This conversation wasn’t going to end well for me.

“I am sorry to inform you that while on a school sponsored trip, your son and a couple of other students did some things they weren’t supposed to. As a result of this, your child will be sent to our district’s alternative school for 90 days,” the principal said then continued the conversation with.  “You can appeal this decision with the school principal within 2 days. His intake meeting into the alternative school will be this Friday at 3:30pm. If he does not make it to this meeting, he is subject to further punishment.”

I hear my mother’s voice of  disappointed. I was disappointed. I felt as if I was starting over again. I felt this darkness coming over me. I was terrified. One night having fun changed everything. No I wasn’t going to be expelled and I wasn’t going to be arrested but at that moment, I felt like my school life and social life was turned off.

They sent me home after that. I hadn’t noticed that I had tears down my face since my sentencing of 90 days. My dad picked me up from school and on the ride home he didn’t yell, scream or punish me at all.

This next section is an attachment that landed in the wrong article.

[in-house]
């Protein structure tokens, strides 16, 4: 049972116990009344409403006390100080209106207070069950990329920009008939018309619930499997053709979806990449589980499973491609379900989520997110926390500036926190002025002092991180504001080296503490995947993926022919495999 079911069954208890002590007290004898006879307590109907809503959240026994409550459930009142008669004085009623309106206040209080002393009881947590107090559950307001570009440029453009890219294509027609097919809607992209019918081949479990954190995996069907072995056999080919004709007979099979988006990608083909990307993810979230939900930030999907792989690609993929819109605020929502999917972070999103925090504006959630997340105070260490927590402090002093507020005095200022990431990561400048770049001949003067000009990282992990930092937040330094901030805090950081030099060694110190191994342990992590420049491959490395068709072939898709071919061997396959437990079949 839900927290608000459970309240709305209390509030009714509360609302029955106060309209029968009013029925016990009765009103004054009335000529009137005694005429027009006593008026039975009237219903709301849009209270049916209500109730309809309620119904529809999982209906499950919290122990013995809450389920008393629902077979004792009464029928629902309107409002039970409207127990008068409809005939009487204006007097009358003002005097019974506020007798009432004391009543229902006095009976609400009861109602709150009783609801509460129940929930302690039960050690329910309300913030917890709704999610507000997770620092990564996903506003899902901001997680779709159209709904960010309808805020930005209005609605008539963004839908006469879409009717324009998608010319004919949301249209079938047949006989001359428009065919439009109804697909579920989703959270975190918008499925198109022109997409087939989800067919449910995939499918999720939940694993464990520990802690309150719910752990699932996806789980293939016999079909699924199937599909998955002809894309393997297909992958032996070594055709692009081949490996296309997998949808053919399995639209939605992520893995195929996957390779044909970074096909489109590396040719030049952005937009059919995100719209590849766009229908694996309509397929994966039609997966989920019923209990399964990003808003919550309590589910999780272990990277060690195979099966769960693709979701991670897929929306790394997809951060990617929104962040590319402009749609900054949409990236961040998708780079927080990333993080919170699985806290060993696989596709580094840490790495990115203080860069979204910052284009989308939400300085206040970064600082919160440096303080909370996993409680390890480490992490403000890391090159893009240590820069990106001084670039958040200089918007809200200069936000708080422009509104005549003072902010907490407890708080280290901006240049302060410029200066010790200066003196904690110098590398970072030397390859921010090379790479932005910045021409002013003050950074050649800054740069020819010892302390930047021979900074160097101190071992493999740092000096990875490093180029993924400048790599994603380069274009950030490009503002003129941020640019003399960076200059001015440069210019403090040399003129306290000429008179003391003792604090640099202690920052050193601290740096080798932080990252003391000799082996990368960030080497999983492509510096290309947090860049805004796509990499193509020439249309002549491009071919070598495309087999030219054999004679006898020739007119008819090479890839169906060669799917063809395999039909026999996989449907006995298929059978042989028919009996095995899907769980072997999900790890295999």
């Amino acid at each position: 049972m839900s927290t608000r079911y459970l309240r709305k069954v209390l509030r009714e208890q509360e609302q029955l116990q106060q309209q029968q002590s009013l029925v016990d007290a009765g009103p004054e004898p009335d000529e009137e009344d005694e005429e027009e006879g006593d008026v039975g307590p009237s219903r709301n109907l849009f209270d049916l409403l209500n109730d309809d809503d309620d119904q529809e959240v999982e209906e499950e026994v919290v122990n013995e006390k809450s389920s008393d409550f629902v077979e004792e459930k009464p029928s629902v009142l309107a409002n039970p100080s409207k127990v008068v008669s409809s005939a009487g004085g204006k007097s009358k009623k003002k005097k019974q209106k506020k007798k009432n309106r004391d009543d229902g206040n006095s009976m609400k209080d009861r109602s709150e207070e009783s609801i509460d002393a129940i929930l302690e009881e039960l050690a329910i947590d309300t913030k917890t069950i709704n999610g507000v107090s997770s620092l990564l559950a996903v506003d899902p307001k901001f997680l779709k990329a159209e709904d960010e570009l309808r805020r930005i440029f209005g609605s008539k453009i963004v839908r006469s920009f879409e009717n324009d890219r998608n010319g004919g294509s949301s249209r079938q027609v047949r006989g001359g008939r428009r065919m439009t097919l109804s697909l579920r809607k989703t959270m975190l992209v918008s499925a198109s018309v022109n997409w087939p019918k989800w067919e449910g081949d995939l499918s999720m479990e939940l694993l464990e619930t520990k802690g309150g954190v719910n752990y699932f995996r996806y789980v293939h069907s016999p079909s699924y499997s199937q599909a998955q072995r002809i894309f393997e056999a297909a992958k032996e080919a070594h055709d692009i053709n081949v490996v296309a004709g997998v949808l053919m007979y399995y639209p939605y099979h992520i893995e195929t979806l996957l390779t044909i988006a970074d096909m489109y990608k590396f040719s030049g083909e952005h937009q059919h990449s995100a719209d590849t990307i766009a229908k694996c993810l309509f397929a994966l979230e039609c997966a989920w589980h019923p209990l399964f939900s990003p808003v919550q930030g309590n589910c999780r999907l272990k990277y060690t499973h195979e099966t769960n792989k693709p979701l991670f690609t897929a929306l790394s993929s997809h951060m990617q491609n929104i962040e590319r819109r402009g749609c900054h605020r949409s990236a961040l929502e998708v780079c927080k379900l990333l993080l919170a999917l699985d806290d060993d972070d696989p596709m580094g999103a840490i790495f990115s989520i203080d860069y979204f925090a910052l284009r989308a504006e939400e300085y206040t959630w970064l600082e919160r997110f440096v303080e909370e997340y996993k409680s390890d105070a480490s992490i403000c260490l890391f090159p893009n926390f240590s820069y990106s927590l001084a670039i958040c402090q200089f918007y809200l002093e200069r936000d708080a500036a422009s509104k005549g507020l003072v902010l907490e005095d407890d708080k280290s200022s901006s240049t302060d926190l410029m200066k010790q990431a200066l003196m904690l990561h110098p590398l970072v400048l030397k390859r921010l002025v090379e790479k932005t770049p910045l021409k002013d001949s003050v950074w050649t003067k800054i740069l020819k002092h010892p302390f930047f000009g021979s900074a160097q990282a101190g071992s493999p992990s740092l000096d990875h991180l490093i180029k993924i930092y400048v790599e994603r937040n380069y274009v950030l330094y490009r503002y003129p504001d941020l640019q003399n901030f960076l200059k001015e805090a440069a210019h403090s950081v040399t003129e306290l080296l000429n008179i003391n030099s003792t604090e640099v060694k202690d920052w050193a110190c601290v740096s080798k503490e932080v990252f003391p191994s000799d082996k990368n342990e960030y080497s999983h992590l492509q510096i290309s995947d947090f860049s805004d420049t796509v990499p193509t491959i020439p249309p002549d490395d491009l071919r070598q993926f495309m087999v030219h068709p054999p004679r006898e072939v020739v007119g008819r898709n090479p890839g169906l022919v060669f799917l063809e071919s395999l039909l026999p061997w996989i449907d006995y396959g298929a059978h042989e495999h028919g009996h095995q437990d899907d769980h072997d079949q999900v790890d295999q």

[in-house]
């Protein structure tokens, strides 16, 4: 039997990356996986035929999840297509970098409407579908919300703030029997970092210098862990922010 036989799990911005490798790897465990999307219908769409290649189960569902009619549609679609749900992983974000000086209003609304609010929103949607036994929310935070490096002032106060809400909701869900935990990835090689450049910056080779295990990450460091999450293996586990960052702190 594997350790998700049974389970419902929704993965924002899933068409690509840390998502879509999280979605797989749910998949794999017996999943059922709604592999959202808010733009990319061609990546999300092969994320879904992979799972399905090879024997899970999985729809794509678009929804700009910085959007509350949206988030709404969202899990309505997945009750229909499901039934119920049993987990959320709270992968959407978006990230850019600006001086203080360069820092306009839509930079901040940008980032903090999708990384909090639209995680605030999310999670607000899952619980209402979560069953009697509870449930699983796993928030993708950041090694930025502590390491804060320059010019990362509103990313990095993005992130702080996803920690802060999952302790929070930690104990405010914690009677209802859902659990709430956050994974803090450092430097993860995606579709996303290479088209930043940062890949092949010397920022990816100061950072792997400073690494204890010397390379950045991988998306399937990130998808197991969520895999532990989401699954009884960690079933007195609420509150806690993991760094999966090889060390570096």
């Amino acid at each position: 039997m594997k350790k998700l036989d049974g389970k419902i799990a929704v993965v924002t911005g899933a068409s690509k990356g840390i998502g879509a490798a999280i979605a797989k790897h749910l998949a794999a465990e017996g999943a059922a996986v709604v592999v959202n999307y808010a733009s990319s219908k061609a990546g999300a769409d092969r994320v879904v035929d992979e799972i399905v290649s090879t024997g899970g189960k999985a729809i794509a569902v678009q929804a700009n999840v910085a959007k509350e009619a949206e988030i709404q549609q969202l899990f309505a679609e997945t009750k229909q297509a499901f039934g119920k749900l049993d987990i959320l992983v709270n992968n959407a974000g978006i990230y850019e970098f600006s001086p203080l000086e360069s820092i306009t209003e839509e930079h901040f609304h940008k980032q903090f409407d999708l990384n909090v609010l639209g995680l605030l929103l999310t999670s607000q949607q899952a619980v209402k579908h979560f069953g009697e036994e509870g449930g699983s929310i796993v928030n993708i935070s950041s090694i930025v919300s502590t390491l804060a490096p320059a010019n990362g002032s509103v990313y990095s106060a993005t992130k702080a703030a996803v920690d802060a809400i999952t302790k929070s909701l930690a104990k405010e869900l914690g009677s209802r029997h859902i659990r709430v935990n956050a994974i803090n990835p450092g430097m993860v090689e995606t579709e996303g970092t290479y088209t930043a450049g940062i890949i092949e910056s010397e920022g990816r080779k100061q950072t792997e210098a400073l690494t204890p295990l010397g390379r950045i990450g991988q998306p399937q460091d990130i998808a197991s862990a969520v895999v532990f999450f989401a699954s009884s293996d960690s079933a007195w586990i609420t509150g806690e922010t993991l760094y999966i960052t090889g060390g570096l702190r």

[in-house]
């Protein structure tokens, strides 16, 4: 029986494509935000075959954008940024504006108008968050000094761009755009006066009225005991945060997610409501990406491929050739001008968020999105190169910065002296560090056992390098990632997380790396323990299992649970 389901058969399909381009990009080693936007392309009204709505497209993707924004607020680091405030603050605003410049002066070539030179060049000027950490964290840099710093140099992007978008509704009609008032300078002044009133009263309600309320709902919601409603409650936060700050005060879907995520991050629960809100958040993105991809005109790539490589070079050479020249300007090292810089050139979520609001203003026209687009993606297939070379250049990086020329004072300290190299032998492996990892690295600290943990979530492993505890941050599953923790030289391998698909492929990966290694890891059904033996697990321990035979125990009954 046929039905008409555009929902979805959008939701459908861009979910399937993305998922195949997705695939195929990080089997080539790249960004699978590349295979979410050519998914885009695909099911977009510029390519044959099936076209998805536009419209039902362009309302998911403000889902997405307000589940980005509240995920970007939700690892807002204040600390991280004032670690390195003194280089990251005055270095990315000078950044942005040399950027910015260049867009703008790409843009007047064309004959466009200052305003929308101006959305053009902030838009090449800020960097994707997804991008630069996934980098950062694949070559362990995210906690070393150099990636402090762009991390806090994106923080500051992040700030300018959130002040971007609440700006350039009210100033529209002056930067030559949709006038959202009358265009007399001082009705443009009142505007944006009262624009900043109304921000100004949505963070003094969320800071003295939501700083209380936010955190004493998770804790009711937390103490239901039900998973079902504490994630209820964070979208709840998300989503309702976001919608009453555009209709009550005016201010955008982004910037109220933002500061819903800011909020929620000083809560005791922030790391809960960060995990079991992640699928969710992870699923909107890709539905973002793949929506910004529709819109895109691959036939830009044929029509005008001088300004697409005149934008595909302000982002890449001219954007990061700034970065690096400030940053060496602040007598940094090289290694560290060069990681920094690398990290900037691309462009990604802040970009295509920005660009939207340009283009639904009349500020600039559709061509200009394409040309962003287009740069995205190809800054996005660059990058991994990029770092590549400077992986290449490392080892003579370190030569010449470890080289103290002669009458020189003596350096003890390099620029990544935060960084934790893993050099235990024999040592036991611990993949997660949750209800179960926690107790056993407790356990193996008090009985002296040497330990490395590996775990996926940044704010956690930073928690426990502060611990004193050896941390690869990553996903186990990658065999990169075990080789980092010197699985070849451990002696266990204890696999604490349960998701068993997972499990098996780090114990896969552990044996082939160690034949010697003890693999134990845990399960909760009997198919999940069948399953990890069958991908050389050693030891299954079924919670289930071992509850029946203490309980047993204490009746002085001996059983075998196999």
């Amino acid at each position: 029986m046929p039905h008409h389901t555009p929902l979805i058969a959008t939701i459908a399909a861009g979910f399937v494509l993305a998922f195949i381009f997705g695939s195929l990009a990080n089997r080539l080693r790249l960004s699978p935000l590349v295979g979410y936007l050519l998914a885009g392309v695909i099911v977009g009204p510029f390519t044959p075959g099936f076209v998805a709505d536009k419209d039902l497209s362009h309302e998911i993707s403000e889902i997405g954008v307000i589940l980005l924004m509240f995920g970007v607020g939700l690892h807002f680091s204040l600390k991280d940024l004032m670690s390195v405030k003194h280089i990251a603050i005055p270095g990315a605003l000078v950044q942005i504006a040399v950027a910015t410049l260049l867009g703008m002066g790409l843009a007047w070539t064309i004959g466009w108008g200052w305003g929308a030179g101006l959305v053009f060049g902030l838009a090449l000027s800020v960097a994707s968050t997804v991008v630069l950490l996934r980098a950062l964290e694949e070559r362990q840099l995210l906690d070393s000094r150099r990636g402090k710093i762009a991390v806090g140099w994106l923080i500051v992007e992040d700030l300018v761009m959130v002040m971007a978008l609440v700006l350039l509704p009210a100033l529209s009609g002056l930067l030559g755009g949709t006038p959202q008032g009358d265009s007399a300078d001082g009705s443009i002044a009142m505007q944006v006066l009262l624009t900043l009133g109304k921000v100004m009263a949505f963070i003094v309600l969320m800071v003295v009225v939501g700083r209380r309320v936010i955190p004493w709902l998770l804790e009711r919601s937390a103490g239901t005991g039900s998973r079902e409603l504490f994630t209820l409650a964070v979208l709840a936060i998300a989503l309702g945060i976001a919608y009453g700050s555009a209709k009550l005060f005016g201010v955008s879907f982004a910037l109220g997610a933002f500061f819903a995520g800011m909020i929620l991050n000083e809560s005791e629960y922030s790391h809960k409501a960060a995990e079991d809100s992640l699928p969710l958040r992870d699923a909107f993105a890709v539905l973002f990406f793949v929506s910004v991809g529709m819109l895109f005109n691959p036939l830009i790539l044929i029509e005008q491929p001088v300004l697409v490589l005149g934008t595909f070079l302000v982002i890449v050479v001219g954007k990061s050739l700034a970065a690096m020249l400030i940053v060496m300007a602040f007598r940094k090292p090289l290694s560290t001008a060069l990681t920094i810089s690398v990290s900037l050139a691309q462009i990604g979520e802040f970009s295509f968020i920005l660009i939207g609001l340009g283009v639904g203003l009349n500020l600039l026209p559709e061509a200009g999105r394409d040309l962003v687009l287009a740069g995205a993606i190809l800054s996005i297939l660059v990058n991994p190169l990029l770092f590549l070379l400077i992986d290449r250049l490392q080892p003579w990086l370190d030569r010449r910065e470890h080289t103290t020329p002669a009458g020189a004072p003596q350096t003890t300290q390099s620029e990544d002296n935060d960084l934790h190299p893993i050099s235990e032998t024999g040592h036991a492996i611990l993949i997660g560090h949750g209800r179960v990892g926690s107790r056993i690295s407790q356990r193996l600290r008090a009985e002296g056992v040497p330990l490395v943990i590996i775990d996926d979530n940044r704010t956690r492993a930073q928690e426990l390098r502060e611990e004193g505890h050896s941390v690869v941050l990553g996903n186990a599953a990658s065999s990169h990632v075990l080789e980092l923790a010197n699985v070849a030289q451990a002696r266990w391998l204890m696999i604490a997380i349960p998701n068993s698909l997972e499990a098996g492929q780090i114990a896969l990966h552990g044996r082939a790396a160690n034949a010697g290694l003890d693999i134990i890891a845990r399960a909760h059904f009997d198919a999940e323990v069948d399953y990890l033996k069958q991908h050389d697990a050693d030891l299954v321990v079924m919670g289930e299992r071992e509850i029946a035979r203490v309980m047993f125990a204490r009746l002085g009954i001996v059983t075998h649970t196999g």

“You’ve managed to punish yourself. I know how much you love journalism. Now, you’re in alternative school. It is what it is, son. You’re almost 17. You’re almost an adult, a man,” my dad said.  “You go out and take control of your life, son. You’re greater than this.”

At this moment, I had an epiphany while looking out the window. Maybe I needed to go through this to discover many lessons. This wasn’t who I was. It still isn’t. I was only 16 and my life wasn’t ending. This taught me that everything isn’t in black and white. You can’t look at anything as only a negative. Everything is not what it seems and high school isn’t forever. Your life doesn’t have to be a mirrored image of who you will be.